4. Checking lamp coverage
      5. Checking the lighting treatment
      6. Lighting measurements
      7. Working conditions
      8. Working problems
    8. Camera rehearsal
      1. The nature of camera rehearsal
      2. Rehearsal methods
      3. Lighting the rehearsal
      4. Teamwork
      5. The lighting control board
      6. The dynamics of rehearsal
      7. Lighting balance
      8. Lighting quandaries
  14. 7 Lighting on location
    1. Natural light
    2. Exterior shooting
    3. Night exteriors
    4. Location interiors
    5. Public events
    6. Insufficient light
    7. Equipment
    8. Installations
    9. Frugal lighting
      1. Shooting without lights - in lit surroundings
      2. Camera lights
      3. Hand-held lamps
      4. Single stand lamp
      5. Using two lamps
      6. Using three lamps
      7. Lighting density
  15. 8 Atmospheric lighting
    1. The intangibility of lighting
    2. The gulf between
    3. Lighting styles
      1. Pictorial style
      2. Pictorial effect
      3. Tonal distribution
      4. Pictorial quality
      5. Pictorial treatment
      6. 'Natural' lighting
      7. Influential lighting
      8. Shadows
      9. Atmospheric treatment
      10. Darkness
      11. Moonlight
      12. Dawn and sunset
      13. Sunlight
      14. Multi-directional lighting
      15. Changing light in interiors
      16. Lighting changes
      17. Atmospheric changes
      18. Decorative lighting
      19. Animated lighting
  16. 9 Light sources
    1. A variety of luminants
    2. Regular tungsten lamps
    3. Overrun lamps
    4. Internal reflector lamps
    5. Tungsten-halogen lamps/quartz lights/quartz-iodine lamps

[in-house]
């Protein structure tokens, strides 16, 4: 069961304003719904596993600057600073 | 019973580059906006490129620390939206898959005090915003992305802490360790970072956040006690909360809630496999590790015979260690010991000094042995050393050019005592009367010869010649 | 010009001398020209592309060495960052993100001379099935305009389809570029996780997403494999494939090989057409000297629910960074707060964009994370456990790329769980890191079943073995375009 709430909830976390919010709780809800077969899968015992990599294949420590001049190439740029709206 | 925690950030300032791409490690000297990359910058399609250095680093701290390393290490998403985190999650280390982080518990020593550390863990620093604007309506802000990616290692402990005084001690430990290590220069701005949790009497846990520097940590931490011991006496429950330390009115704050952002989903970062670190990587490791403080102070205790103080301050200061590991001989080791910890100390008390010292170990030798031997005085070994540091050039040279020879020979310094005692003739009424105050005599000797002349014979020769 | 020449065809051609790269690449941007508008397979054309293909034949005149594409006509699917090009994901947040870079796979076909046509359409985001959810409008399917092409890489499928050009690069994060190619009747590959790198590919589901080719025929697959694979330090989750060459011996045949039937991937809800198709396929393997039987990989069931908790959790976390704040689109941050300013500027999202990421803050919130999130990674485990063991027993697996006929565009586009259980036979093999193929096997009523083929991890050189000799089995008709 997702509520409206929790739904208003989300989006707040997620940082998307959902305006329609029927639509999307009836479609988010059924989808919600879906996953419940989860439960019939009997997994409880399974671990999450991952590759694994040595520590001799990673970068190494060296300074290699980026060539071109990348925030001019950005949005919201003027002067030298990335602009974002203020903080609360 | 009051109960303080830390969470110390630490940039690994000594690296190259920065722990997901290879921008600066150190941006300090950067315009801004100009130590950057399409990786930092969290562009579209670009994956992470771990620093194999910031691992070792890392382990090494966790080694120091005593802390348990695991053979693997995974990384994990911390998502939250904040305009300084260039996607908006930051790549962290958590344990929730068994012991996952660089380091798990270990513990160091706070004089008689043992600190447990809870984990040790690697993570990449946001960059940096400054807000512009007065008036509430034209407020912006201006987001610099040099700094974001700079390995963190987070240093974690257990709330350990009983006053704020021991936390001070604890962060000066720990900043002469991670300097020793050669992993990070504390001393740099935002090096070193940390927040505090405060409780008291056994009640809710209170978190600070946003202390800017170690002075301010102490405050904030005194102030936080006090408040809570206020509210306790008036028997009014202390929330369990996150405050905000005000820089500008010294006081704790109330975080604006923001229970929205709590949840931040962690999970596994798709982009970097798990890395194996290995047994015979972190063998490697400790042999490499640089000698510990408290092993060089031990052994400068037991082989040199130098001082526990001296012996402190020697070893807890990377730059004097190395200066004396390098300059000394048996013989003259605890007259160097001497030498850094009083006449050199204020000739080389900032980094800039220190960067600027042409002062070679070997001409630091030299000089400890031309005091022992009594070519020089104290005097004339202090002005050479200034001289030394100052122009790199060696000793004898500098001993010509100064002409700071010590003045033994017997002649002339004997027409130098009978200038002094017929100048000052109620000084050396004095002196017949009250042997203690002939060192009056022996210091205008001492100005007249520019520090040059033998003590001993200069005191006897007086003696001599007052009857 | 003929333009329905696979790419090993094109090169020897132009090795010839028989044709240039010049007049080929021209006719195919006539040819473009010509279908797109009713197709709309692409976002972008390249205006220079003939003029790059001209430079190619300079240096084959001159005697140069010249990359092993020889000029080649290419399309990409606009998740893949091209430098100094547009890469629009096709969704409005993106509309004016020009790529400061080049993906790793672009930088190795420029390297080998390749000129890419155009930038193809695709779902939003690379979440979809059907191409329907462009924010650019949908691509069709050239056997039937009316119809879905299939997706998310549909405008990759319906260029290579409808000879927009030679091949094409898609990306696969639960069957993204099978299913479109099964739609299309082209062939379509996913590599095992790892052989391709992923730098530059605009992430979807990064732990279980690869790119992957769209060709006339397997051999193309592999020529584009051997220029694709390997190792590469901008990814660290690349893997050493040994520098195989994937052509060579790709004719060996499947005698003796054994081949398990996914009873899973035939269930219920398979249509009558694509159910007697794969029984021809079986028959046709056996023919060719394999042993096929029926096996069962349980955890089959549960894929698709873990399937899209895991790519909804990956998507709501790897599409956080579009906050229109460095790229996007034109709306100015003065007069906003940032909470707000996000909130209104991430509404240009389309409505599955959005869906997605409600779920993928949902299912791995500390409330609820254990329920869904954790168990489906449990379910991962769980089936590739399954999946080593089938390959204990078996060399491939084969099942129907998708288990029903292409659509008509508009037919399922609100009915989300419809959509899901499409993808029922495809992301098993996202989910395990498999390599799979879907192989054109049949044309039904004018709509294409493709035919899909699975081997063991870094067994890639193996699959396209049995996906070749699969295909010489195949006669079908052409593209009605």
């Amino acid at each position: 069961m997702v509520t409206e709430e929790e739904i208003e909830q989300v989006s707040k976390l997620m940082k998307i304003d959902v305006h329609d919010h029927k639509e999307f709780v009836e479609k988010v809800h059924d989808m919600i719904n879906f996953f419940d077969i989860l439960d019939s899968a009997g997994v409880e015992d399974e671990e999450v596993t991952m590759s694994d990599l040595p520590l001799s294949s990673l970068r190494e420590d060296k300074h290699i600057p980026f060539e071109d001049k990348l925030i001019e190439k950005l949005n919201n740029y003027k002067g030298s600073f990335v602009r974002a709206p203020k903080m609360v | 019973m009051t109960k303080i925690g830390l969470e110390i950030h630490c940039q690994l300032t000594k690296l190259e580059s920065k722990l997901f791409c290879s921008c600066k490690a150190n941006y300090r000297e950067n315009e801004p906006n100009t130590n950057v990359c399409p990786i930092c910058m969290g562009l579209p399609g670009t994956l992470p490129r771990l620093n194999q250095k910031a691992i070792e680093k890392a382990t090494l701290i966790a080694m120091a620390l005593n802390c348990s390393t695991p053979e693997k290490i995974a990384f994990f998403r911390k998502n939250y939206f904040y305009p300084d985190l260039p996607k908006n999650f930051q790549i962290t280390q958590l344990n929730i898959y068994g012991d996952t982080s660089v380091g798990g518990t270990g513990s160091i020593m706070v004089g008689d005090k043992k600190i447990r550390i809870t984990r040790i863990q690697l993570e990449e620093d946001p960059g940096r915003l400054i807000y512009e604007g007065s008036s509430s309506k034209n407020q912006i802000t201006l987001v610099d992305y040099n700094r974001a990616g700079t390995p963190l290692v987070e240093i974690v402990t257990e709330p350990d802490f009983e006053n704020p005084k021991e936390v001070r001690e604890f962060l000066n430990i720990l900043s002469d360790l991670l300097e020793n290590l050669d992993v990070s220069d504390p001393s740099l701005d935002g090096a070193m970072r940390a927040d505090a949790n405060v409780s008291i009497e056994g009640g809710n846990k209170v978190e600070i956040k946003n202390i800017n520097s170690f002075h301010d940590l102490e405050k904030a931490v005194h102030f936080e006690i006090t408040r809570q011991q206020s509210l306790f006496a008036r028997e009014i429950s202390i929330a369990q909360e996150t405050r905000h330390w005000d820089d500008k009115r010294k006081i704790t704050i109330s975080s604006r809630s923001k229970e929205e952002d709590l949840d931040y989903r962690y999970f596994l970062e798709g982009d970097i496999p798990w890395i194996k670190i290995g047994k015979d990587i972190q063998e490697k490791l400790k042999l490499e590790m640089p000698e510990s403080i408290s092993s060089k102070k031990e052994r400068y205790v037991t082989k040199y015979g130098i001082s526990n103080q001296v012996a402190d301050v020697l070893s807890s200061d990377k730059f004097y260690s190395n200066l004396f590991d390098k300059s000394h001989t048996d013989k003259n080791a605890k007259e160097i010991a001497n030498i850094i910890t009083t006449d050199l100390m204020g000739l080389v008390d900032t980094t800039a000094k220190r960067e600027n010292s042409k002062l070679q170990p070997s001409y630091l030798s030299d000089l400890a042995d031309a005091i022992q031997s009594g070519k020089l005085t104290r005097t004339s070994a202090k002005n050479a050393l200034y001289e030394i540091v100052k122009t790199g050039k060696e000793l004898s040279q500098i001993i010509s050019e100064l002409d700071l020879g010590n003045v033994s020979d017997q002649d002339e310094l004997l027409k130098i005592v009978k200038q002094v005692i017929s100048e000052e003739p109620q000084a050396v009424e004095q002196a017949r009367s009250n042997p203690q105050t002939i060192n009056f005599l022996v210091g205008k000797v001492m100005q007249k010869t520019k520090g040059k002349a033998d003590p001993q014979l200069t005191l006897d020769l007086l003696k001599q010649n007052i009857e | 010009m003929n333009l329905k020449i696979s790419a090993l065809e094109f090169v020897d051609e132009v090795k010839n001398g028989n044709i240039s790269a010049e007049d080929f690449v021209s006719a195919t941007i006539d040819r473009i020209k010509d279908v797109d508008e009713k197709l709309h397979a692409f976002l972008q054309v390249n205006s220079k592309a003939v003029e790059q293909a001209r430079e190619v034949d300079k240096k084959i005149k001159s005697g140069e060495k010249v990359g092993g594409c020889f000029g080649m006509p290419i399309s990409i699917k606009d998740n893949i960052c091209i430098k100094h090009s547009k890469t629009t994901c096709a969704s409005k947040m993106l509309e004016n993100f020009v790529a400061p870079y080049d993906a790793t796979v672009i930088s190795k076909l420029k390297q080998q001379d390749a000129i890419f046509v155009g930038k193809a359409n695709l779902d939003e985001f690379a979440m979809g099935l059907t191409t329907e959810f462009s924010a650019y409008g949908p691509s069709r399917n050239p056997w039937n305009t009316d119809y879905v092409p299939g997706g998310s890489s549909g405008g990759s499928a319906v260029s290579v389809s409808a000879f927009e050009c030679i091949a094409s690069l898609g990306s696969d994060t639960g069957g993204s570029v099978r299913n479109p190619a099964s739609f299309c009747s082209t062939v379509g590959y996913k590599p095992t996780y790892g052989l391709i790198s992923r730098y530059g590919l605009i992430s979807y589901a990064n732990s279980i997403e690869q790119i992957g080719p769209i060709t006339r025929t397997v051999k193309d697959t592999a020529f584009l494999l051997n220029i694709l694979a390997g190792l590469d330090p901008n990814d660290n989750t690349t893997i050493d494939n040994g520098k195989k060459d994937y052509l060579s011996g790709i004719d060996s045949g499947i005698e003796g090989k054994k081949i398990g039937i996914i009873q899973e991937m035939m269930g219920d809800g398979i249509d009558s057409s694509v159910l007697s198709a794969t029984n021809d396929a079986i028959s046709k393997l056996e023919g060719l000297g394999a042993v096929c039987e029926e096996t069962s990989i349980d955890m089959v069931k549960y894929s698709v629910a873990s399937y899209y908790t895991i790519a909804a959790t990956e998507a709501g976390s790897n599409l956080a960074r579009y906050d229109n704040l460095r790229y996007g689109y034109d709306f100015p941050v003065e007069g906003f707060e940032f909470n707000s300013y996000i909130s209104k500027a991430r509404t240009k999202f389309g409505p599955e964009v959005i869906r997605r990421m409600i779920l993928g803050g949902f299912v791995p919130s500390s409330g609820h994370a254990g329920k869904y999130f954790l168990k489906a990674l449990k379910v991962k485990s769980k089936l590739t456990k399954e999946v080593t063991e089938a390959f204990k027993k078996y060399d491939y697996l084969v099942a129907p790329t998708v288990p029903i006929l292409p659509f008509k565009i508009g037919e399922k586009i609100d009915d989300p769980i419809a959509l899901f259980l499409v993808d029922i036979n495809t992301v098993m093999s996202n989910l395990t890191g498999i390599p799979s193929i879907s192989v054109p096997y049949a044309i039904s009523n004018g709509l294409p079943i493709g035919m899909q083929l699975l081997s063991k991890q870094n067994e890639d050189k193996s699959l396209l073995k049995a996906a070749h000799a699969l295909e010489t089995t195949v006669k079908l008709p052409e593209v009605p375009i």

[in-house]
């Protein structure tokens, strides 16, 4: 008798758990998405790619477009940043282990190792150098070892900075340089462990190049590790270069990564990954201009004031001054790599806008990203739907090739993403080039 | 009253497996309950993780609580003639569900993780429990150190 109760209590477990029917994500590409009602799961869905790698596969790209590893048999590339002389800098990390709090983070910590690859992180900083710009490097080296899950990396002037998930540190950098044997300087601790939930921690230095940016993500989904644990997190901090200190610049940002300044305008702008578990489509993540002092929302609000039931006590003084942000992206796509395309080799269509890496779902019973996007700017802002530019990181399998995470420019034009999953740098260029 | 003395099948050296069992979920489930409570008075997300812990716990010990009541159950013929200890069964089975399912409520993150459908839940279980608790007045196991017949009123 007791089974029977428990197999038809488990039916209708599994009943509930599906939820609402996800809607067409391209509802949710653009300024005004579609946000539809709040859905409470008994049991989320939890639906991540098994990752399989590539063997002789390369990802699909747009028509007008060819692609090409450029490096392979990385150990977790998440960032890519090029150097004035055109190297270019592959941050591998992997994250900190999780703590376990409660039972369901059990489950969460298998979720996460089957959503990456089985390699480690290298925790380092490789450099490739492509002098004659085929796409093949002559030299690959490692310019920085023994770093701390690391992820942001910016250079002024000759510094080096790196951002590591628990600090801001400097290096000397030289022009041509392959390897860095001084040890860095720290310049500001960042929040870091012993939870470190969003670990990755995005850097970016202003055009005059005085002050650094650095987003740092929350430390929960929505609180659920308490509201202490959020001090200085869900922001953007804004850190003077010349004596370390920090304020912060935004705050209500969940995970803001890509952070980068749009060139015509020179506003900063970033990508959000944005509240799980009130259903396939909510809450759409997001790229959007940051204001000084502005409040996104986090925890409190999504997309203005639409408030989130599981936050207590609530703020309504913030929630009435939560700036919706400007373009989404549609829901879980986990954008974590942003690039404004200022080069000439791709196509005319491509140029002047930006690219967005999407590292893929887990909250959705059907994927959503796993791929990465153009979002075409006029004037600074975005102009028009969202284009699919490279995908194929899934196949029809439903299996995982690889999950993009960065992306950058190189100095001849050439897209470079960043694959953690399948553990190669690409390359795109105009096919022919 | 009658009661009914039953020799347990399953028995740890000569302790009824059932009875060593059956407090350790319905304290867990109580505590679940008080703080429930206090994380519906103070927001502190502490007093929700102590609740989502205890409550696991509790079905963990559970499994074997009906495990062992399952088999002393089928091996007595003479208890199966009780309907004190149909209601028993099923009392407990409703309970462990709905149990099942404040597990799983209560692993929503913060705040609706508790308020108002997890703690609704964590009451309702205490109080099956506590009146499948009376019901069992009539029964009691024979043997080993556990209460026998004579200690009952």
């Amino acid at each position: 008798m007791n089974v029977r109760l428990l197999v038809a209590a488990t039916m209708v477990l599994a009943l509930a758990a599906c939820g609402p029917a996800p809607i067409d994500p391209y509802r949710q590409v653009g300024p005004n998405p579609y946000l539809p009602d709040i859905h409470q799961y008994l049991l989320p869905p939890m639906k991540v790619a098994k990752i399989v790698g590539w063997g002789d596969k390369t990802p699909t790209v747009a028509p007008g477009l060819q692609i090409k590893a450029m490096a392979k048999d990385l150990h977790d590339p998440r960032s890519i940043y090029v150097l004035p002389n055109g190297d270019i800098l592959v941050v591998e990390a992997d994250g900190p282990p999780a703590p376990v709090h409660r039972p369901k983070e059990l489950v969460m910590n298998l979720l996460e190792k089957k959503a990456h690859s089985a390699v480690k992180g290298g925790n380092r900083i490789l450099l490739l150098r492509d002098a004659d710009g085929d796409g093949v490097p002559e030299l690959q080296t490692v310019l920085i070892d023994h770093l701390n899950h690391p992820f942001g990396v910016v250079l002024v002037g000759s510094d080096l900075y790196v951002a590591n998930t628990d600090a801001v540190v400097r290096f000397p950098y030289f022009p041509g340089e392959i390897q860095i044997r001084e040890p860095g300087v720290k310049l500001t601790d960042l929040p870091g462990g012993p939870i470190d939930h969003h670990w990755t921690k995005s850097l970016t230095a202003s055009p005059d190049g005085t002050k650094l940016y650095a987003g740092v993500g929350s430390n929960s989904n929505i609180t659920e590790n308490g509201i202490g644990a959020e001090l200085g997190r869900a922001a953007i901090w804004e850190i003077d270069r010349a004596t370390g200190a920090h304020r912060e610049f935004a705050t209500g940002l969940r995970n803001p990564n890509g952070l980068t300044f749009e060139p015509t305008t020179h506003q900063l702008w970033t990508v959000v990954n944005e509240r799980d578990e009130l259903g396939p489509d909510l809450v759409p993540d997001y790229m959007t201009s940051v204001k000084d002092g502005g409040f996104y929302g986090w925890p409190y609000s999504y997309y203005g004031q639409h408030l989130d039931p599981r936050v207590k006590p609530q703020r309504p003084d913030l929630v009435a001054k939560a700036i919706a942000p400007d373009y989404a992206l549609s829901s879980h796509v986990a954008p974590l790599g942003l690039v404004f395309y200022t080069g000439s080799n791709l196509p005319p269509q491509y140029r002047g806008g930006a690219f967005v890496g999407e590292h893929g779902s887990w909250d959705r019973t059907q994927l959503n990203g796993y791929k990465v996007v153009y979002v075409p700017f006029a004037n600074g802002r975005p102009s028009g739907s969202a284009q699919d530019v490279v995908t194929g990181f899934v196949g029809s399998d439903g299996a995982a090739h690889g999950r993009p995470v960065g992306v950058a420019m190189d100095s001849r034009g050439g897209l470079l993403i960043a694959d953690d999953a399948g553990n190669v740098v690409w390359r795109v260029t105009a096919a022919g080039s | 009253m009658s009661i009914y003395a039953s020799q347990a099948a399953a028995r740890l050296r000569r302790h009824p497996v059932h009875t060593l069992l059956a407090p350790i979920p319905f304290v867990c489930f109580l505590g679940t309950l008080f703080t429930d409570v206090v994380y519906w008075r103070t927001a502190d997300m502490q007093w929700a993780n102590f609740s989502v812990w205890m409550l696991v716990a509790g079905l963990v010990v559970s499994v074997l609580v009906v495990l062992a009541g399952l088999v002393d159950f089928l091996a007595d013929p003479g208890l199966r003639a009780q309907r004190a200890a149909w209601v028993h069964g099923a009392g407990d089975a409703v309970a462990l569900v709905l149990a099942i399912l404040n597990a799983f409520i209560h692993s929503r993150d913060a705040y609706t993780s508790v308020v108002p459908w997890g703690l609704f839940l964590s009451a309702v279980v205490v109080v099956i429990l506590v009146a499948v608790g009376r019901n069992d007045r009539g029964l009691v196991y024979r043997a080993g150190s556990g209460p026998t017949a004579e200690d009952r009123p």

6. Carbon arcs
    7. Metal halide lighting
    8. Fluorescent lamps
  17. 10 Lighting equipment
    1. Assessing equipment
    2. Basic reflector design
    3. Basic lens design
    4. Light fixtures/luminaires
    5. Adjusting fixtures
    6. Soft-light sources
      1. Open-fronted soft-light fixtures
    7. Hard-light sources
      1. Internal reflector fixtures
      2. Lensless spotlight
      3. Fresnel spotlight
      4. Dual-purpose fixtures
      5. Special-purpose spotlights
    8. Reflector units
      1. Reflective materials
      2. Limitations
      3. Supporting the reflector
      4. Reflector board surfaces
    9. The camera-light
      1. Forms of camera-light
      2. Flexibility
      3. Limitations
    10. Lamp supports
      1. Floor lamps (ground lamps)
      2. Lighting stands
      3. Boom light
      4. Auxiliary supports
      5. Support pole
      6. Suspension systems
      7. Basic supports
      8. Lighting accessories
      9. Accessory supports
      10. Diffusers
    11. Light control
      1. Basic light control
      2. Why do we need light control?
      3. Control requirements
      4. Dimmers
      5. Power supplies
      6. Cabling on location
      7. Cabling in the studio
      8. Patching systems
      9. Lighting control systems
      10. The patching sheet
      11. The cue sheet
  18. 11 Color temperature